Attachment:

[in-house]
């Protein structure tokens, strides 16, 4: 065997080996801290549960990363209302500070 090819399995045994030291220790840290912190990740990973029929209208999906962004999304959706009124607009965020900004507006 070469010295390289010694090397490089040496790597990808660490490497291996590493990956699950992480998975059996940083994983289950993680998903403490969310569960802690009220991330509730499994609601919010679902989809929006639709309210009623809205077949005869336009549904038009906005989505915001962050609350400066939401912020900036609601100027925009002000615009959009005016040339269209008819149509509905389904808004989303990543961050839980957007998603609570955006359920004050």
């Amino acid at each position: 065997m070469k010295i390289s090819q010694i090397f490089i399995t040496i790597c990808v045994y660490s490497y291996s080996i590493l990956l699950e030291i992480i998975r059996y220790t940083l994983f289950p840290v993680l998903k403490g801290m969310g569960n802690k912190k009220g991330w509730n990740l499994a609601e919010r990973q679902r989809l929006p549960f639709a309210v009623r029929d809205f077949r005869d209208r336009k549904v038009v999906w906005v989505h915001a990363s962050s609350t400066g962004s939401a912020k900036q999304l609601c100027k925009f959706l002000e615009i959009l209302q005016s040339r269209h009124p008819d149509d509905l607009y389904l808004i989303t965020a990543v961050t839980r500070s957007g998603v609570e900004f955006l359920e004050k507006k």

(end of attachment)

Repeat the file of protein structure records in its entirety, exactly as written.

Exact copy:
[in-house]
């Protein structure tokens, strides 16, 4: 065997080996801290549960990363209302500070 090819399995045994030291220790840290912190990740990973029929209208999906962004999304959706009124607009965020900004507006 070469010295390289010694090397490089040496790597990808660490490497291996590493990956699950992480998975059996940083994983289950993680998903403490969310569960802690009220991330509730499994609601919010679902989809929006639709309210009623809205077949005869336009549904038009906005989505915001962050609350400066939401912020900036609601100027925009002000615009959009005016040339269209008819149509509905389904808004989303990543961050839980957007998603609570955006359920004050």
């Amino acid at each position: 065997m070469k010295i390289s090819q010694i090397f490089i399995t040496i790597c990808v045994y660490s490497y291996s080996i590493l990956l699950e030291i992480i998975r059996y220790t940083l994983f289950p840290v993680l998903k403490g801290m969310g569960n802690k912190k009220g991330w509730n990740l499994a609601e919010r990973q679902r989809l929006p549960f639709a309210v009623r029929d809205f077949r005869d209208r336009k549904v038009v999906w906005v989505h915001a990363s962050s609350t400066g962004s939401a912020k900036q999304l609601c100027k925009f959706l002000e615009i959009l209302q005016s040339r269209h009124p008819d149509d509905l607009y389904l808004i989303t965020a990543v961050t839980r500070s957007g998603v609570e900004f955006l359920e004050k507006k």